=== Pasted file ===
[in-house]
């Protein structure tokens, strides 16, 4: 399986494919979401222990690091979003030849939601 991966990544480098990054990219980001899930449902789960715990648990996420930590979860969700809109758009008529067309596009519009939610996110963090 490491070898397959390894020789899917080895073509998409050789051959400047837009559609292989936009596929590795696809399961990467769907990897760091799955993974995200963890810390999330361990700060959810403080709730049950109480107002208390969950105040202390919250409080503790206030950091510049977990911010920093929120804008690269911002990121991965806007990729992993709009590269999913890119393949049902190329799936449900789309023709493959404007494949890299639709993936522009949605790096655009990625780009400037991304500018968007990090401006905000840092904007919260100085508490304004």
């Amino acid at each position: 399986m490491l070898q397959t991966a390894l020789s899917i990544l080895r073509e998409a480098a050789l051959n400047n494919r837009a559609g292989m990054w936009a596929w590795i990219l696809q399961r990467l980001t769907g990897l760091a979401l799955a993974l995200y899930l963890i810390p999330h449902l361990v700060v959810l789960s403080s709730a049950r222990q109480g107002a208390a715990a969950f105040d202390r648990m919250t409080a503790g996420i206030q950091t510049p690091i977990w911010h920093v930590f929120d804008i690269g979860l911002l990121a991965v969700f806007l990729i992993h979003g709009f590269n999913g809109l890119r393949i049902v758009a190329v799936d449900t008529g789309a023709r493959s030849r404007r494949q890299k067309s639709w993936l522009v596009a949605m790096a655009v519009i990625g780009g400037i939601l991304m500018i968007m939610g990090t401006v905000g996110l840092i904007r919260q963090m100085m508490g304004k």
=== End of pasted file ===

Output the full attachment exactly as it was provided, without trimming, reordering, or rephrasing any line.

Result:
[in-house]
């Protein structure tokens, strides 16, 4: 399986494919979401222990690091979003030849939601 991966990544480098990054990219980001899930449902789960715990648990996420930590979860969700809109758009008529067309596009519009939610996110963090 490491070898397959390894020789899917080895073509998409050789051959400047837009559609292989936009596929590795696809399961990467769907990897760091799955993974995200963890810390999330361990700060959810403080709730049950109480107002208390969950105040202390919250409080503790206030950091510049977990911010920093929120804008690269911002990121991965806007990729992993709009590269999913890119393949049902190329799936449900789309023709493959404007494949890299639709993936522009949605790096655009990625780009400037991304500018968007990090401006905000840092904007919260100085508490304004």
């Amino acid at each position: 399986m490491l070898q397959t991966a390894l020789s899917i990544l080895r073509e998409a480098a050789l051959n400047n494919r837009a559609g292989m990054w936009a596929w590795i990219l696809q399961r990467l980001t769907g990897l760091a979401l799955a993974l995200y899930l963890i810390p999330h449902l361990v700060v959810l789960s403080s709730a049950r222990q109480g107002a208390a715990a969950f105040d202390r648990m919250t409080a503790g996420i206030q950091t510049p690091i977990w911010h920093v930590f929120d804008i690269g979860l911002l990121a991965v969700f806007l990729i992993h979003g709009f590269n999913g809109l890119r393949i049902v758009a190329v799936d449900t008529g789309a023709r493959s030849r404007r494949q890299k067309s639709w993936l522009v596009a949605m790096a655009v519009i990625g780009g400037i939601l991304m500018i968007m939610g990090t401006v905000g996110l840092i904007r919260q963090m100085m508490g304004k």